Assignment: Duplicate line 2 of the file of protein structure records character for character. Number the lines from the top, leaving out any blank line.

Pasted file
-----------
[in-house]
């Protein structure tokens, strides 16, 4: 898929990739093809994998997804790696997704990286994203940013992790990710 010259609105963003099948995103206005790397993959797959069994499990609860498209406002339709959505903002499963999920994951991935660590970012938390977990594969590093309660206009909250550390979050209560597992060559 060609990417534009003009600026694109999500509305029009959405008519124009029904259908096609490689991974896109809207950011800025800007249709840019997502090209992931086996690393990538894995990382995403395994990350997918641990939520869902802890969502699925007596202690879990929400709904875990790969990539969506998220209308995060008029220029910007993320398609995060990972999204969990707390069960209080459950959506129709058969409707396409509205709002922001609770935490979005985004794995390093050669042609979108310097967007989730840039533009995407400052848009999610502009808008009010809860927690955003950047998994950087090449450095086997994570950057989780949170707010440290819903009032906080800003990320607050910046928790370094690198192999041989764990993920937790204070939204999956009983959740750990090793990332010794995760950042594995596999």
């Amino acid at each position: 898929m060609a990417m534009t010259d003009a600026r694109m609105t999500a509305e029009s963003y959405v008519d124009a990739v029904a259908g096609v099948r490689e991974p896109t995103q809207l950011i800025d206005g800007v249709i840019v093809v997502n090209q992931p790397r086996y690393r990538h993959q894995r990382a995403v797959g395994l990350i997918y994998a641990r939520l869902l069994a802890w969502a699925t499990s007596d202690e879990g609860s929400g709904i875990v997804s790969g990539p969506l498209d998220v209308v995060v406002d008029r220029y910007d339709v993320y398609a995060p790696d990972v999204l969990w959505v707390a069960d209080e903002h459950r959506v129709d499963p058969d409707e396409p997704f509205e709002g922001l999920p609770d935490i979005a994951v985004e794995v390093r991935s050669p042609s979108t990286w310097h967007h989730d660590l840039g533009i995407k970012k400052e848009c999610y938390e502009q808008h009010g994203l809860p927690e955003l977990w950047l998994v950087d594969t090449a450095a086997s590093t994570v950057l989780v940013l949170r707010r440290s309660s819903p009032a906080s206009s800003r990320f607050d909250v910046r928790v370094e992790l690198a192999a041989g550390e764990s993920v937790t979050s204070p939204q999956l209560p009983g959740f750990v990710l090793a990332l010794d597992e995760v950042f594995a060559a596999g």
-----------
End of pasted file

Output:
């Protein structure tokens, strides 16, 4: 898929990739093809994998997804790696997704990286994203940013992790990710 010259609105963003099948995103206005790397993959797959069994499990609860498209406002339709959505903002499963999920994951991935660590970012938390977990594969590093309660206009909250550390979050209560597992060559 060609990417534009003009600026694109999500509305029009959405008519124009029904259908096609490689991974896109809207950011800025800007249709840019997502090209992931086996690393990538894995990382995403395994990350997918641990939520869902802890969502699925007596202690879990929400709904875990790969990539969506998220209308995060008029220029910007993320398609995060990972999204969990707390069960209080459950959506129709058969409707396409509205709002922001609770935490979005985004794995390093050669042609979108310097967007989730840039533009995407400052848009999610502009808008009010809860927690955003950047998994950087090449450095086997994570950057989780949170707010440290819903009032906080800003990320607050910046928790370094690198192999041989764990993920937790204070939204999956009983959740750990090793990332010794995760950042594995596999």